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Tahawus in Essex County, New York — The American Northeast (Mid-Atlantic)
 

Making Bricks

 
 
Making Bricks Marker image. Click for full size.
Photographed By Steve Stoessel, March 28, 2020
1. Making Bricks Marker
Inscription.  
1,000s OF BRICKS
Construction of the furnaces and kilns required a large quantity of bricks, both common bricks, some of which were made on site, and firebricks that had to be imported. Piles of bricks still visible in several locations today provide durable evidence of both the facilities where they were produced and the structures for which they were used.

CUTAWAY VIEW OF A PUG MILL
Clay and water were added to the mill in the right proportions and blended by the rotating blades to achieve the proper consistency.

BRICKYARD
This is an artist's conception of the possible layout of the brickworks based on archaeological evidence still visible today (items labeled in red). Robert Hunter was a brickmaker here. When the operation shut down in 1857, he stayed on as the caretaker of the deserted community until his wife died in 1872.

COMMON BRICK
Common brick is made from clay composed of silica, aluminum oxide, and other trace materials. A small percentage of iron oxide gives brick the red color. The grooves in the brick were made when the striker dragged
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harder rock fragments or pebbles across the surface.

FIREBRICK
Firebrick is made from clay that has a high aluminum oxide content, allowing it to withstand higher temperatures. It is required for surfaces that are in direct contact with furnace and kiln fires. A clay suitable for firebrick was not found on site so these bricks had to be imported from Vermont. This firebrick bears the inscription of brickmakers EL & EH Farrar.

Brick Making Process

DIG CLAY BY HAND
Natural sources of clay were found nearby that were suitable for common brick. The clay was dug out in the fall and left over winter to weather.

MIX WITH WATER
The clay was mixed with water in a pug mill until the optimum moisture content for forming was reached.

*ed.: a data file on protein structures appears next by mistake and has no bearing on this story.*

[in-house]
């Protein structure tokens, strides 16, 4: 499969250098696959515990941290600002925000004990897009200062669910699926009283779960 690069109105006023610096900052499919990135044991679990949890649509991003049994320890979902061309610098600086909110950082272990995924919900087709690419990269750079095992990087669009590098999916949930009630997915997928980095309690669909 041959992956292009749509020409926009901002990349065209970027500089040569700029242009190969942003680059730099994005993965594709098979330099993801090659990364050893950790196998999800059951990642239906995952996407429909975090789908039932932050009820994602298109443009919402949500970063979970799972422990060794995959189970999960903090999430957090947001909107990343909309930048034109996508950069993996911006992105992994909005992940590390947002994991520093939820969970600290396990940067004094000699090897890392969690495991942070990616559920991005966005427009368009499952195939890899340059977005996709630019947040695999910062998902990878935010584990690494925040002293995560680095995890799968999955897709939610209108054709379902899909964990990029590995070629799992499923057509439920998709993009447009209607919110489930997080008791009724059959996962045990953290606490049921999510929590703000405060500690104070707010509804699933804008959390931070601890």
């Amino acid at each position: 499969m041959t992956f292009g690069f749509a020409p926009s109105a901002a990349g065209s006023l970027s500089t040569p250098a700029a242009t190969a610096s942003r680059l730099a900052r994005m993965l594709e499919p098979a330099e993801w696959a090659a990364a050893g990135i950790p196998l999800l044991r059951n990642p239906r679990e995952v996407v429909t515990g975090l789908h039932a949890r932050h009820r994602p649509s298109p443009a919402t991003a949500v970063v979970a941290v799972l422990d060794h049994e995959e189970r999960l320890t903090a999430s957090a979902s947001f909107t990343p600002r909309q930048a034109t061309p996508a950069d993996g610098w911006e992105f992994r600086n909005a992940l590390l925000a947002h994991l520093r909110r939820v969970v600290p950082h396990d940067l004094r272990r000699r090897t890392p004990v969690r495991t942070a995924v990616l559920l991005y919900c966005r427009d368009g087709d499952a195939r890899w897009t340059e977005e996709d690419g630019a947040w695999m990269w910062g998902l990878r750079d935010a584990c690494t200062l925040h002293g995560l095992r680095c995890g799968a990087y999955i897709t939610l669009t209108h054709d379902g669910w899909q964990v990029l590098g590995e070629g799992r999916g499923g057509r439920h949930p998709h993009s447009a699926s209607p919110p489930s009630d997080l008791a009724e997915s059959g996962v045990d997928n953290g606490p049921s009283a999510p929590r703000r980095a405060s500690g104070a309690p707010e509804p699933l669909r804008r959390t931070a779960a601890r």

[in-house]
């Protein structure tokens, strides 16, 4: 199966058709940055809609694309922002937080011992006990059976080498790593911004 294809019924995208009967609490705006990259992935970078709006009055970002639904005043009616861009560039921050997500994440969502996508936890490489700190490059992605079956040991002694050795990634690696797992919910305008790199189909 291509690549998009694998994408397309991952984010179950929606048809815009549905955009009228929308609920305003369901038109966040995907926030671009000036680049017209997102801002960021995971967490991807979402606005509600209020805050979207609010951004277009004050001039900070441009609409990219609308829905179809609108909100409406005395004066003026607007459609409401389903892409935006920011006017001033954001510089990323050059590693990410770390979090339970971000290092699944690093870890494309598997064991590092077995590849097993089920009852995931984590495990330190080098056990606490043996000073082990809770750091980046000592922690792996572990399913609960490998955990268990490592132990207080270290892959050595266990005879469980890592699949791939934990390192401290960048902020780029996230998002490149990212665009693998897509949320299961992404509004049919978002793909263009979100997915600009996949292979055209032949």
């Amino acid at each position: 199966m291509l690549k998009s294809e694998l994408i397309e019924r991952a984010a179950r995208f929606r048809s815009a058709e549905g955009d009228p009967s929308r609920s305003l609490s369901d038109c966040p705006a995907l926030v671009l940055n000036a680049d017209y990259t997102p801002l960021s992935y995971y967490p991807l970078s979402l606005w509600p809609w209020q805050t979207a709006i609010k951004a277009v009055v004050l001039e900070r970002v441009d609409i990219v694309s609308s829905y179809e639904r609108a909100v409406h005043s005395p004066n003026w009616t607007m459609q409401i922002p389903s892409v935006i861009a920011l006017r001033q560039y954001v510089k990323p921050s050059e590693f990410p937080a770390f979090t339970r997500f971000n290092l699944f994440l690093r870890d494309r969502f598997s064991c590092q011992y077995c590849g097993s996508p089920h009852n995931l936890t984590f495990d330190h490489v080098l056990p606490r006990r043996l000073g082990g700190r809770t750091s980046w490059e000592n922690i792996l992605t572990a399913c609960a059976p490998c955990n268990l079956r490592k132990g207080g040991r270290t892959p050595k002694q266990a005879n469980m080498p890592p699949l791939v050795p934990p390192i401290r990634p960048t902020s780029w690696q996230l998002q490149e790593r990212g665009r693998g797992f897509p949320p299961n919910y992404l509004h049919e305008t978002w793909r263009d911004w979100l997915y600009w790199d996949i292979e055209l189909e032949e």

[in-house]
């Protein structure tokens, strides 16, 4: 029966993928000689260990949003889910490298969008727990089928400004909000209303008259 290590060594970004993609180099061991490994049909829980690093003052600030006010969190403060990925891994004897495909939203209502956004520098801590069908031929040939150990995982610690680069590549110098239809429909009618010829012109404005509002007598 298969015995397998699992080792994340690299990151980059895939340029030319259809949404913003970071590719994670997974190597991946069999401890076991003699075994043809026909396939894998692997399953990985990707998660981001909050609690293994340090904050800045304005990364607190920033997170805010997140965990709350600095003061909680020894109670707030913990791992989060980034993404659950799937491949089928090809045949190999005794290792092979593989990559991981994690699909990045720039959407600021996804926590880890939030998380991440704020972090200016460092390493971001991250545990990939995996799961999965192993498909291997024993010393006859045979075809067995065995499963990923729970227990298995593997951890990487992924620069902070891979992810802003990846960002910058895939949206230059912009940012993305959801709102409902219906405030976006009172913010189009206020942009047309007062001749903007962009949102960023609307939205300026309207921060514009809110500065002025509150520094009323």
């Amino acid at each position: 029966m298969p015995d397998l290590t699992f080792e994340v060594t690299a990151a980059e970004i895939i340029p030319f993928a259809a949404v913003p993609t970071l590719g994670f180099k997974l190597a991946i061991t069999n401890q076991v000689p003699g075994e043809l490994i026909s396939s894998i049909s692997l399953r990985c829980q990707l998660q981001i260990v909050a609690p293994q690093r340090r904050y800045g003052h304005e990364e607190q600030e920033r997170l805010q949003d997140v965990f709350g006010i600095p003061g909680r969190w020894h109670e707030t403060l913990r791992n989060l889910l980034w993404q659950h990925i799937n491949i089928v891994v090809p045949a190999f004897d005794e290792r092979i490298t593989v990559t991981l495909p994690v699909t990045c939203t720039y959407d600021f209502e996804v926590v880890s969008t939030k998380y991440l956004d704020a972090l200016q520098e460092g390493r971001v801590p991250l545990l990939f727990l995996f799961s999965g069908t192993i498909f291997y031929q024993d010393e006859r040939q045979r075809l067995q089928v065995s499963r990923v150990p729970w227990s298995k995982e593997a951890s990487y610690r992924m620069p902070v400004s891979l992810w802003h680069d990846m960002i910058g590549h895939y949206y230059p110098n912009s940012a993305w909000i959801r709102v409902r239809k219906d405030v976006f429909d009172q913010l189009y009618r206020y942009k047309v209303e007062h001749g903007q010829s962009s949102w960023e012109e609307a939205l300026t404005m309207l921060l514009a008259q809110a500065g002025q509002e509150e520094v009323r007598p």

FORM AND STRIKE
Bricks were formed one at a time in a mold. The excess clay was scraped off with a board; a process called 'striking.

AIR DRY
The 'green' bricks were air dried to remove excess moisture

FIRE IN A KILN
In the final step the bricks were fired in a kiln to give them ceramic qualities.

 
Erected by Open Space Institute.
 
Topics. This historical marker is listed in this topic list: Industry & Commerce. A significant historical year for this entry is 1857.
 
Location. 44° 
Upper Inset image. Click for full size.
Photographed By Steve Stoessel, March 28, 2020
2. Upper Inset
The blades for a pug mill, shown above, were found in the brickyard where they fell when the wood parts rotted away over 150 years ago.
4.728′ N, 74° 3.364′ W. Marker is in Tahawus, New York, in Essex County. Marker can be reached from Upper Works Road (Route 25) 9.1 miles north of Blue Ridge Road, on the right. Marker is at the base of the furnace. It is reached via a trail from the parking area. Touch for map. Marker is in this post office area: Newcomb NY 12879, United States of America. Touch for directions.
 
Other nearby markers. At least 8 other markers are within walking distance of this marker. A Monumental Structure (here, next to this marker); “New” McIntyre Furnace (a few steps from this marker); Hudson Powered (a few steps from this marker); An Iron Making Complex (within shouting distance of this marker); Heavy Construction (within shouting distance of this marker); Tahawus Clubhouse (approx. half a mile away); Adirondac (approx. half a mile away); MacNaughton Cottage (approx. 0.6 miles away). Touch for a list and map of all markers in Tahawus.
 
Making Bricks Marker image. Click for full size.
Photographed By Steve Stoessel
3. Making Bricks Marker
Making Bricks Marker image. Click for full size.
Photographed By Steve Stoessel, March 28, 2020
4. Making Bricks Marker
 
 
Credits. This page was last revised on April 9, 2020. It was originally submitted on April 6, 2020, by Steve Stoessel of Niskayuna, New York. This page has been viewed 162 times since then and 13 times this year. Photos:   1. submitted on April 6, 2020, by Steve Stoessel of Niskayuna, New York.   2. submitted on April 7, 2020, by Steve Stoessel of Niskayuna, New York.   3, 4. submitted on April 6, 2020, by Steve Stoessel of Niskayuna, New York. • Michael Herrick was the editor who published this page.
 
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Apr. 12, 2024